In Fiction and in the sheet metal works, all of the objects I choose to represent have some quality of ‘painting-ness’ in my view: rectilinearity, relative flatness and a certain quality of color. Also, the objects all have functional aspects that, to me, mirror tropes from the history of modernist abstraction.
MH: What’s your relationship to text and typography? Text is noticeably absent in the record sleeve pieces but many of your abstractions involve letter-like figures that form multiple, mute patterns.
BD: Text and language is such a dominant means of communication, I’m interested in where text can break down and we become receptive to other aspects of our experience of the world – to the material, the rhythmic, aspects that are pre-language or have more to do with the body than the intellect.
In the pattern paintings the use of standardized shapes sets up a similar situation as exists within a typographic set, but as close as the forms come to making letters or words they are ultimately, like you say, mute in the linguistic sense.
With the book and newspaper works I am interested in modes of communication. I’m taking media that typically delivers content through language, stripping them of text and reducing them to the graphic qualities of layout and physical qualities of format and material, and having these qualities do the communicating.
The record covers, as well, deal with the visual expression and packaging of another form of experience, namely music and sound. I’m positing a “blank” white record sleeve as the mode of expression in place of the record that it would contain. Now it becomes a monochrome painting interrupted by a circular void in its center and all of this other significance and connotation comes into our experience of the painting that’s a long distance from our typical relationship to the initial record sleeve.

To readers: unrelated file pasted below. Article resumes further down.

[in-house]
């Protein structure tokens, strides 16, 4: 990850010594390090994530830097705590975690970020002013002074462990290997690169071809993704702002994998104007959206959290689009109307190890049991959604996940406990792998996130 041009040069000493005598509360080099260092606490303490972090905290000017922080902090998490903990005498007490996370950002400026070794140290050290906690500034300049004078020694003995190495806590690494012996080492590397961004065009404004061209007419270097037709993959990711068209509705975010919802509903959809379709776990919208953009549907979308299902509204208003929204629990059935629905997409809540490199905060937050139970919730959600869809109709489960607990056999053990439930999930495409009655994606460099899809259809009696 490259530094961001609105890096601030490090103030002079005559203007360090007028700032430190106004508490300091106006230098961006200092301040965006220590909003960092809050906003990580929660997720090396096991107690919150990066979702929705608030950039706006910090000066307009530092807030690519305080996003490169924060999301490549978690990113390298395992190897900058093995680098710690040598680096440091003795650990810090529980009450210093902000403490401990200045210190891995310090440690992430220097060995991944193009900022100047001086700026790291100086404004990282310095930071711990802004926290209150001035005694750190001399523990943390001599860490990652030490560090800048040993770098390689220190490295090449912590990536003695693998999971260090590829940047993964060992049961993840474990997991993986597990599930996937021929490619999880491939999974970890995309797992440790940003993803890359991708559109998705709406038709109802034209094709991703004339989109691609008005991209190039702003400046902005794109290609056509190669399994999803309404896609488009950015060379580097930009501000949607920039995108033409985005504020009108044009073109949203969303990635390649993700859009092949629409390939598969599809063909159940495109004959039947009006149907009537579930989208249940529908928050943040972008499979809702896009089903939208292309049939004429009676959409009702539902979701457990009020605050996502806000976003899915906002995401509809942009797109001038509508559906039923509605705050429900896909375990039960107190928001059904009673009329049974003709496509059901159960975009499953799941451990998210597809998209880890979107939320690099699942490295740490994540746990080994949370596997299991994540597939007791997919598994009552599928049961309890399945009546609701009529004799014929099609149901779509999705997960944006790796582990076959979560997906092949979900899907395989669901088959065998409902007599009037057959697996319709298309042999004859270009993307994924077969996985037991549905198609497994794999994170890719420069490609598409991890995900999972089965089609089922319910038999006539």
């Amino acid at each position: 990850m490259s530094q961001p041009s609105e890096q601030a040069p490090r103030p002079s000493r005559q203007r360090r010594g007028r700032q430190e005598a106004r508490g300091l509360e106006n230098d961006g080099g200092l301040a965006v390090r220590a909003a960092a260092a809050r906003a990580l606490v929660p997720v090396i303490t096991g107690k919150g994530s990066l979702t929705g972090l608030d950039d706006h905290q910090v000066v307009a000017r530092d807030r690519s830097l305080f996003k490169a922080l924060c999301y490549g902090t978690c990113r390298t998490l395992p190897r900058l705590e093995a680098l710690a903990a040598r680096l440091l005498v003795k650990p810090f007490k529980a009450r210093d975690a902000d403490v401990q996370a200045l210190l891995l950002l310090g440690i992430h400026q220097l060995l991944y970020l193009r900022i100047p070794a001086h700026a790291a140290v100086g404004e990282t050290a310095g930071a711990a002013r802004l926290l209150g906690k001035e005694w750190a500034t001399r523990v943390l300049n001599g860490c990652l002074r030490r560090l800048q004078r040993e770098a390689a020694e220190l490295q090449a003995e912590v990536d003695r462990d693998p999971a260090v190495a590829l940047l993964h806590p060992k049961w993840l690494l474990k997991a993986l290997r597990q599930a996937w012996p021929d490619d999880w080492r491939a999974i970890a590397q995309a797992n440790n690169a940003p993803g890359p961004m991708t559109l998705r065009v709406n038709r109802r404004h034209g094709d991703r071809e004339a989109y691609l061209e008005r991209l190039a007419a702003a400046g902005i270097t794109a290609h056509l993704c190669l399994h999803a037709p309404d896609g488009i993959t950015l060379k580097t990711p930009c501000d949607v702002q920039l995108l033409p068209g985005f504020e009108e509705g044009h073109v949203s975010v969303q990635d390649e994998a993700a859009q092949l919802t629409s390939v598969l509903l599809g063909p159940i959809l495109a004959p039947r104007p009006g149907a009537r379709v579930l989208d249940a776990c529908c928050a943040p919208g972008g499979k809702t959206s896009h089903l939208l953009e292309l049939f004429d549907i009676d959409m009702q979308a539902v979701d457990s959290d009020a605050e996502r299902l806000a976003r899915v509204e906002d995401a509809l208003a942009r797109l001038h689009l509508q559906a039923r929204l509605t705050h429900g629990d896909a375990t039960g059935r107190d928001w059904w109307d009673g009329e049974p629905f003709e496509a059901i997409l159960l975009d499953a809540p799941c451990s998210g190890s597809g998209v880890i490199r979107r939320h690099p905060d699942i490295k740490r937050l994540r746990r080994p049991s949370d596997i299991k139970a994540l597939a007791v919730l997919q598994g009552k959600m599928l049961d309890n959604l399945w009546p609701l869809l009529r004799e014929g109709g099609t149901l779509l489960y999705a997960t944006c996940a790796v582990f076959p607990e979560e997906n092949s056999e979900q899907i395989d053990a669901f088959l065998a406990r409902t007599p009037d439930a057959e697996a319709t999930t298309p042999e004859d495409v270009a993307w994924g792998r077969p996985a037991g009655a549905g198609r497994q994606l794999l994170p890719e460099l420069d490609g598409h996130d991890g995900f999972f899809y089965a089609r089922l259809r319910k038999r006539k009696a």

MH: I’m also curious of another type of absence in your work, that of the cover up (preparing and painting over a road map) and the excisions or cut outs in some of your earlier 3D pieces. And even in the blankness of your book sculptures. Can you talk about that? It feels like a real invitation to fill it in myself, as a viewer.
BD: Covering up and cutting out help draw an awareness to the work as an object, an actual thing instead of or as well as an image. What you describe as a blankness is a conscious limiting of the reference to a specific title in the hopes of prolonging a viewer’s experience of the thing, not closing it off or going right to a connoisseurship type of experience. In the Fiction installation, I didn’t want each panel to be pinned to a specific book but to convey more about “book-ness” and how it can be analogous to “painting-ness.”
MH: Can you talk about the digital inversion of your Apple Eye prints?
BD: For my collaboration with LPP, I’ve produced inverted color-value images from paintings in the Sequences series. The title, Apple Eye, refers to the keystroke for the inversion function in Photoshop while also alluding to the expression “the apple of one’s eye.” I wanted the print-outs to be autonomous works and, at the same time, to contain their own history of digital mediation and reproduction. It was really interesting to see my color-value choices flipped. I learned more about my own defaults and biases.
MH: What else are you working on, or looking forward to trying out in upcoming work?
BD: Right now I’m continuing the Sequences series and am starting to employ more specifically significant forms and found images to create the patterns. This summer, I’m planning to revisit the newspaper paintings as a series and as installation and I hope to do some more map-weaving drawings as well.